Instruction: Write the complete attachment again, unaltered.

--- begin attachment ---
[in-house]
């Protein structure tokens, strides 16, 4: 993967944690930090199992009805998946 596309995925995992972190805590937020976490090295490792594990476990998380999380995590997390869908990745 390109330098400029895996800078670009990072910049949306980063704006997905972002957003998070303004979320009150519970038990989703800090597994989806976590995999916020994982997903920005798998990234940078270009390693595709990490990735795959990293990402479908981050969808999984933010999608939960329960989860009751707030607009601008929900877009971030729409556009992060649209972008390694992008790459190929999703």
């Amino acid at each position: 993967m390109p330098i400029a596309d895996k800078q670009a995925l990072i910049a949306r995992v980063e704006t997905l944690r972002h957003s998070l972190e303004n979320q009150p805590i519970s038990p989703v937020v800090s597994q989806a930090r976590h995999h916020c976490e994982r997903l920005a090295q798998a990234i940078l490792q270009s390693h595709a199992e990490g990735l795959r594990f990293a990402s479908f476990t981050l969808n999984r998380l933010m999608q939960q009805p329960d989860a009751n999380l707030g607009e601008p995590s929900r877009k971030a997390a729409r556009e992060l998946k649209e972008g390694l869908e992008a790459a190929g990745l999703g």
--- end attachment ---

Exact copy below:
[in-house]
């Protein structure tokens, strides 16, 4: 993967944690930090199992009805998946 596309995925995992972190805590937020976490090295490792594990476990998380999380995590997390869908990745 390109330098400029895996800078670009990072910049949306980063704006997905972002957003998070303004979320009150519970038990989703800090597994989806976590995999916020994982997903920005798998990234940078270009390693595709990490990735795959990293990402479908981050969808999984933010999608939960329960989860009751707030607009601008929900877009971030729409556009992060649209972008390694992008790459190929999703």
């Amino acid at each position: 993967m390109p330098i400029a596309d895996k800078q670009a995925l990072i910049a949306r995992v980063e704006t997905l944690r972002h957003s998070l972190e303004n979320q009150p805590i519970s038990p989703v937020v800090s597994q989806a930090r976590h995999h916020c976490e994982r997903l920005a090295q798998a990234i940078l490792q270009s390693h595709a199992e990490g990735l795959r594990f990293a990402s479908f476990t981050l969808n999984r998380l933010m999608q939960q009805p329960d989860a009751n999380l707030g607009e601008p995590s929900r877009k971030a997390a729409r556009e992060l998946k649209e972008g390694l869908e992008a790459a190929g990745l999703g």